My question is...how on earth did this not make the daughter a complete pariah?? That's what I don't get, that other members of the child's peer group find this behavior acceptable rather than continually ragging on the kid, which is what would have happened in my generation.
I don't know what her peers' reactions were, but given the things I've seen done in the name of good parenting among the parents of the collegians I work with, it wouldn't surprise me if many didn't even blink an eye. I definitely agree that had this happened in my generation, the girl would have received a nickname that would have stuck through her entire college career.

I'm curious as to how a school entity can legally release information about an 18-year-old adult student to her parents? Do they sign some kind of waiver?
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  #40  
Old 07-14-2012, 12:27 AM
TNAuburnMom TNAuburnMom is offline
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I can answer those questions for Auburn. I made my kids do all application paperwork and make all contact with their universities because it is their college, not mine. After my daughter's orientation, she said something about not knowing when the health form was due and asked me to call admissions. I restated my policy and told her they can't talk to me about her information (or grades or anything else) anyway because she is 18. She said, "Yes you can. They had us all sign permission forms at orientation." I was shocked. The pamphlets she received clearly said that if you are caught with alcohol and under the age of 21, your parents would be called. Whatever happened to them being adults?
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  #41  
Old 07-14-2012, 08:37 AM
Titchou Titchou is offline
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well, they really aren't. Glad to see some institutions realize that.
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  #42  
Old 07-14-2012, 10:10 AM
Greek_or_Geek? Greek_or_Geek? is offline
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well, they really aren't. Glad to see some institutions realize that.
Yet silly little institutions like the US armed forces manage to see things differently.
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  #43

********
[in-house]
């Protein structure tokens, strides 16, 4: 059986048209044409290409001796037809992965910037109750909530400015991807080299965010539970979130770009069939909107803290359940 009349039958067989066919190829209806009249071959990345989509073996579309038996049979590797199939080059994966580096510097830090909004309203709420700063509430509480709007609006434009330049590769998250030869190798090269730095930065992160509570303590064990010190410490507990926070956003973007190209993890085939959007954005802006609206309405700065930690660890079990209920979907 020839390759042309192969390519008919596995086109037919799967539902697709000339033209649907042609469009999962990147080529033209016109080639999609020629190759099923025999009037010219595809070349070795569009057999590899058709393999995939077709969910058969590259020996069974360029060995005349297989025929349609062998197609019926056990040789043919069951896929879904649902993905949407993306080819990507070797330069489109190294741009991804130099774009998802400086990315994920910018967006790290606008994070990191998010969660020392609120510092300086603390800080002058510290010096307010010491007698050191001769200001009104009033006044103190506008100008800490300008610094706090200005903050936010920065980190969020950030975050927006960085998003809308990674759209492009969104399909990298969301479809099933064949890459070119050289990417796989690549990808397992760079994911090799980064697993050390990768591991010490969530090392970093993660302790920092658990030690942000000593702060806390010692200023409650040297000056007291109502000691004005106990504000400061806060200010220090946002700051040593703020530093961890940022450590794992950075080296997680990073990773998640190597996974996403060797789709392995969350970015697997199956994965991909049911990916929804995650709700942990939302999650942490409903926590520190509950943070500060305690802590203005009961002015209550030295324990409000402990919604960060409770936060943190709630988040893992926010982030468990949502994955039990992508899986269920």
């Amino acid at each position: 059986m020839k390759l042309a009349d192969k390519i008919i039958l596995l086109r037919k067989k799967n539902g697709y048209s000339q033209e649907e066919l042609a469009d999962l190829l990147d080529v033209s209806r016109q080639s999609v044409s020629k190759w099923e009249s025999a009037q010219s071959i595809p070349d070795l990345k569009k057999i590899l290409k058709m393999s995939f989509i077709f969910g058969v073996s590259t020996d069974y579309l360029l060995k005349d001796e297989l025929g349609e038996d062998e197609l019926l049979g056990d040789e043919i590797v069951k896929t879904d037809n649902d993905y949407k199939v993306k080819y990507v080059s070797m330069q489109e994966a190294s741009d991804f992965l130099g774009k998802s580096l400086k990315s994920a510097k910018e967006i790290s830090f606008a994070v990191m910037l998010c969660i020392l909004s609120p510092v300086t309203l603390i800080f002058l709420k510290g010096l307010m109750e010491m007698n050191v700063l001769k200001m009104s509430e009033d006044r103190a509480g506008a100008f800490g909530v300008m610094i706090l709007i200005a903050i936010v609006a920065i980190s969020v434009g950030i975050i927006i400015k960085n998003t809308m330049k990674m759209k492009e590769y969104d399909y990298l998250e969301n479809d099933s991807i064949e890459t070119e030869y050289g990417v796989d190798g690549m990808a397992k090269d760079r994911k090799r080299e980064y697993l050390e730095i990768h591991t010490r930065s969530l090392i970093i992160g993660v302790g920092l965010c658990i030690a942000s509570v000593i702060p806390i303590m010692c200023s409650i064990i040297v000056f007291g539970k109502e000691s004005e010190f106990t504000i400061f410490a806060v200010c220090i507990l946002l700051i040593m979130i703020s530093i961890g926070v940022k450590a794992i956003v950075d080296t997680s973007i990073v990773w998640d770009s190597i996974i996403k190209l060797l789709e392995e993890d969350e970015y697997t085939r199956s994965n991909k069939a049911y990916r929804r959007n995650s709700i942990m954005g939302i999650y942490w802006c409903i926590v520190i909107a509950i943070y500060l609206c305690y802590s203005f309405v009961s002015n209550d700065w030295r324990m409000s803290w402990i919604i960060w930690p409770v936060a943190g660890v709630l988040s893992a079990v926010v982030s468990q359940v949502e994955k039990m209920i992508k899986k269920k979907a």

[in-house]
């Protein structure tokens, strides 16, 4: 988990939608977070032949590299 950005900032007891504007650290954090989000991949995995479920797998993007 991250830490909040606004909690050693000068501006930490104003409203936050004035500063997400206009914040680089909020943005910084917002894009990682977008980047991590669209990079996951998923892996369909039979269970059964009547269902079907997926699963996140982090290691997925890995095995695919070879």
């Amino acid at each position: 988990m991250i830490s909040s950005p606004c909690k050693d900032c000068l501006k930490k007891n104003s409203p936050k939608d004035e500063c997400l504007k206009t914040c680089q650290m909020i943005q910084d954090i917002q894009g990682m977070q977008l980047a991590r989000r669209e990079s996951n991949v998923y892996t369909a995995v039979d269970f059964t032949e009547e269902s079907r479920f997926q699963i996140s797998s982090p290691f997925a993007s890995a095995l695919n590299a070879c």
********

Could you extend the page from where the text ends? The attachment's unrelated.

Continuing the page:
Old 07-14-2012, 10:31 AM
arrowlady arrowlady is offline
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Yet silly little institutions like the US armed forces manage to see things differently.
I think the between the ages of 18 and 20 are the grey years. Yes kids can vote and serve in the military. But they can't drink, rent a car, get rooms in some hotels, can't gamble etc. and what their parents make affects their financial aid and some scholarships.

So while at 18 the are legally adults, our society does not really treat them fully as adults.

That being said I am really pushing D to handle her college stuff. I did have to send one email to the billing office on TGTF because my husband and I bought the fund for her and were required per the paper work to notify the school ourselves.

Last edited by arrowlady; 07-14-2012 at 11:25 AM.
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  #44  
Old 07-14-2012, 11:20 AM
AGDee AGDee is offline
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I think the between the ages of 18 and 20 are the grey years. Yes kids can vote an serve in the military. But they can't drink, rent a car, get rooms in some hotels, can't gamble etc. and what their parents make affects their financial aid and some scholarships.

So while at 18 the are legally adults, our society does not really treat them fully as adults.

That being said I am really pushing D to handle her college stuff. I did have to send one email to the billing office on TGTF because my husband and I bought the fund for her and were required per the paper work to notify the school ourselves.
Agreed. There are some things I am handling because hypo just doesn't has the knowledge (like some aspects of financial aid, student health insurance issues- which I am even struggling with and I work for my health insurer!) and other things I am making her handle.
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  #45  
Old 07-14-2012, 11:26 AM
arrowlady arrowlady is offline
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Agreed. There are some things I am handling because hypo just doesn't has the knowledge (like some aspects of financial aid, student health insurance issues- which I am even struggling with and I work for my health insurer!) and other things I am making her handle.
The insurance is so confusing and I have been in HR!